Magazine article Black Enterprise

Time to Live Up to the Hype

Magazine article Black Enterprise

Time to Live Up to the Hype

Article excerpt

The multibillion dollar federal Empowerment Zones and Enterprise Communities Program is being touted as a holistic approach to revitalizing economically poor areas. The zones, which functioned on a state-by-state level during the Republican reign, are now a critical element of the Clinton administration's redevelopment plan.

State agencies around the country are preparing to submit plans this month to federal agencies. But many critics wonder if the designated zones will deliver what they promise in terms of jobs and business opportunities, especially for blacks. (See "Will Clinton's Urban Policy Program Really Work?" BE Board of Economists Report, this issue.)

The 10-year designated zones are expected to be more effective than earlier versions because of the community-based approach to strategic planning that's a part of the application, says Michael Savage, deputy director of HUD's Office of Economic Development.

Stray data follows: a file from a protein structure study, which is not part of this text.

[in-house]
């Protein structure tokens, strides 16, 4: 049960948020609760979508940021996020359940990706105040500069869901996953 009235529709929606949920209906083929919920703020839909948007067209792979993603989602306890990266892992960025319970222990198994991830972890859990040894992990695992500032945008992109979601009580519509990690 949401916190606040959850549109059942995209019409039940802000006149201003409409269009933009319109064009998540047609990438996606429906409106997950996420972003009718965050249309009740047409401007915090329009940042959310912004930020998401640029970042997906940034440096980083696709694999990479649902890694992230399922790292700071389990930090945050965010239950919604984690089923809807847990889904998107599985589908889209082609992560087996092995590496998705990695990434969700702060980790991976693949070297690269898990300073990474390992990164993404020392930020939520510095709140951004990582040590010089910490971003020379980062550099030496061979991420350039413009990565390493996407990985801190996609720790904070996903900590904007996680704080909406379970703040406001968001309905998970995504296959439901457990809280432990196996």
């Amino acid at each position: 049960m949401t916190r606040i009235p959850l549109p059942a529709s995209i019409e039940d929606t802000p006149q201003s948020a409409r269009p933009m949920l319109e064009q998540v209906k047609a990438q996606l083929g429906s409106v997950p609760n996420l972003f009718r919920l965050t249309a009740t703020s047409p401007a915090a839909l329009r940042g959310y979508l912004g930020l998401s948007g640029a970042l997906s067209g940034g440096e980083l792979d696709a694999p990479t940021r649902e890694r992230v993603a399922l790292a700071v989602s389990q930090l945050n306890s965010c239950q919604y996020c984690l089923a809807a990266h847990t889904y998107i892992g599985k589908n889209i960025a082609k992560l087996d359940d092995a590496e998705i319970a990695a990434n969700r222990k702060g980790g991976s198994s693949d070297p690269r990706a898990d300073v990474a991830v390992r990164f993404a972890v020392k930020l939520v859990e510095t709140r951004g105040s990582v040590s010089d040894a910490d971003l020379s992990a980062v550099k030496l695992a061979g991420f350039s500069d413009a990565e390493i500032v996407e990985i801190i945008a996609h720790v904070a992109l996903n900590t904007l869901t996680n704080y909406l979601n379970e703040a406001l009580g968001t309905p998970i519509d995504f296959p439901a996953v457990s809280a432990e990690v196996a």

The applications are due by June 30 and the nominations are expected to be announced this fall. Federal agencies anticipate at least 500 applications for the much-coveted six urban and three rural spots.

The competition has been so fierce in New York City, for instance, that congressman Charles B. Rangel (D-NY) had been at odds with Mayor Rudolph Giuliani over where the zone should be.

Rangel has been a chief sponsor of empowerment zones and wants one in Harlem. Giuliani originally supported the idea, but later endorsed an empowerment zone that included portions of Harlem and the South Bronx. …

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